# New paper: Redundancy of Exchangeable Estimators

More like an old paper… this (finally) a journal version of some older work that we did on analyzing Bayesian nonparametric estimators form an information-theoretic (redundancy) perspective.

Exchangeable random partition processes are the basis for Bayesian approaches to statistical inference in large alphabet settings. On the other hand, the notion of the pattern of a sequence provides an information-theoretic framework for data compression in large alphabet scenarios. Because data compression and parameter estimation are intimately related, we study the redundancy of Bayes estimators coming from Poisson-Dirichlet priors (or “Chinese restaurant processes”) and the Pitman-Yor prior. This provides an understanding of these estimators in the setting of unknown discrete alphabets from the perspective of universal compression. In particular, we identify relations between alphabet sizes and sample sizes where the redundancy is small, thereby characterizing useful regimes for these estimators.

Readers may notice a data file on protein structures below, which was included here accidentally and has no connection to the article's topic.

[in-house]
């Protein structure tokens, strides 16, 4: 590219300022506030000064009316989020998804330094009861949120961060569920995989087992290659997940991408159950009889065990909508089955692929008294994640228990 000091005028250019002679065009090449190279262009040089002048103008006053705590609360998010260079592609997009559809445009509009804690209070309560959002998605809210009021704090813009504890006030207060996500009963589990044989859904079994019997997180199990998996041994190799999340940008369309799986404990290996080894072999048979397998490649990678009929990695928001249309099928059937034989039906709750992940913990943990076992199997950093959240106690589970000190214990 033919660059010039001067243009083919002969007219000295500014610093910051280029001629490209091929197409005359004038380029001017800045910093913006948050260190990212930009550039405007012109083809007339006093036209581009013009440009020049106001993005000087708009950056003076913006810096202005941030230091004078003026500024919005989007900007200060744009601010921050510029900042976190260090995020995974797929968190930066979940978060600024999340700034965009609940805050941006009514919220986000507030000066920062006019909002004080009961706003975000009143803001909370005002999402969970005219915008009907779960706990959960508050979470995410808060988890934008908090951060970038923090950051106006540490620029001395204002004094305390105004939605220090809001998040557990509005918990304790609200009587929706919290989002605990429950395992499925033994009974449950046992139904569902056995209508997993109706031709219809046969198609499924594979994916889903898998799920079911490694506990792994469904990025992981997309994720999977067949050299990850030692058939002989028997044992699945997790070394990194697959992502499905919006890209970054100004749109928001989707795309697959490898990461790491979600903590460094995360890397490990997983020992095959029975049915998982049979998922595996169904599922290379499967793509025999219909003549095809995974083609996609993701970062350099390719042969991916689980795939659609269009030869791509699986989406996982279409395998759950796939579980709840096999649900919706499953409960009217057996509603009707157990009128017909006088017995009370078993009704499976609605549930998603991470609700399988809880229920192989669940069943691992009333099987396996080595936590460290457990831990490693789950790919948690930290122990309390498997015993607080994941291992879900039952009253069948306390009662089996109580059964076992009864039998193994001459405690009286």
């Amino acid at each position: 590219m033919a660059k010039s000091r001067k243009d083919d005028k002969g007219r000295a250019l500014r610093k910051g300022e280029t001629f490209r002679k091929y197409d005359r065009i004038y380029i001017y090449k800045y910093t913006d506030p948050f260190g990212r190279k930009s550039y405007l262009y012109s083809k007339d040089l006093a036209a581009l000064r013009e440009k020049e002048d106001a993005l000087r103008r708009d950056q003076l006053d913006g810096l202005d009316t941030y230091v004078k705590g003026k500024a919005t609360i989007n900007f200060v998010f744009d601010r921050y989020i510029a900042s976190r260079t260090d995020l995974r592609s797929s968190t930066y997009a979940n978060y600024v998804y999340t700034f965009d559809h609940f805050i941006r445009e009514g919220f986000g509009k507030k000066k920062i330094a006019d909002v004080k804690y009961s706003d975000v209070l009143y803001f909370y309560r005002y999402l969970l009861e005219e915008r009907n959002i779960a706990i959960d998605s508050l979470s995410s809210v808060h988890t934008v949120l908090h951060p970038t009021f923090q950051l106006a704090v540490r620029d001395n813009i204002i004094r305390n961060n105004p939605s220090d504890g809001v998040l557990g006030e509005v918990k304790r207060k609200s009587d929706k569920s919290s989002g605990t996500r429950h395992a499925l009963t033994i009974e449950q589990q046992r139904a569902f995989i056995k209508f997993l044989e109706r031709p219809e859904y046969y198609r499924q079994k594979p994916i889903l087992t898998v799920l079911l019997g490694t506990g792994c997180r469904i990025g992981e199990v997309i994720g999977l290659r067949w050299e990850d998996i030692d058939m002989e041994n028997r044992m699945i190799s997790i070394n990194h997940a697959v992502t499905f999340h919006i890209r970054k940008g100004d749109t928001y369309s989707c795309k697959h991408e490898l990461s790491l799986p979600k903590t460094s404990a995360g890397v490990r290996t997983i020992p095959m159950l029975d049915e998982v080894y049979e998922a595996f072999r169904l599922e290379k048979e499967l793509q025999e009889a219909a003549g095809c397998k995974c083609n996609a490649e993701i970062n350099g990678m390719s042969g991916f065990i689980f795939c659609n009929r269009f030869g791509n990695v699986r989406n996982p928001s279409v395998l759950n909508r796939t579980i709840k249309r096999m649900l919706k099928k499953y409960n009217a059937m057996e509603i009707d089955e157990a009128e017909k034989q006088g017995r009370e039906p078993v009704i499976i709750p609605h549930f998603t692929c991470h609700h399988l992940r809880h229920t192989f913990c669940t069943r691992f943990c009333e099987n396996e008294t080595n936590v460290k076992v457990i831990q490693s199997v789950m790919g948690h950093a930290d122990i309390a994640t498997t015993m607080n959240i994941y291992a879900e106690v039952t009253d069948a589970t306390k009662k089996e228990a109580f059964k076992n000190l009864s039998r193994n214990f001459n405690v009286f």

In the large alphabet setting, one thing we might be interested in is sequential prediction: I observe a sequence of butterfly species and want to predict whether the next butterfly I collect will be new or one that I have seen before. One simple way to do this prediction is to put a prior on the set of all distributions on infinite supports and do inference on that model given the data. This corresponds to the so-called Chinese Restaurant Process (CRP) approach to the problem. The information-theoretic view is that sequential prediction is equivalent to compression: the estimator is assigning a probability $q(x^n)$ to the sequence $x^n$ seen so far. An estimator is good if for any distribution $p$, if $x^n$ is drawn i.i.d. according to $p$, then the divergence between $p(x^n)$ and $q(x^n)$ is “small.” The goal of this work is to understand when CRP estimators are good in this sense.

This sort of falls in with the “frequentist analysis of Bayesian procedures” thing which some people work on.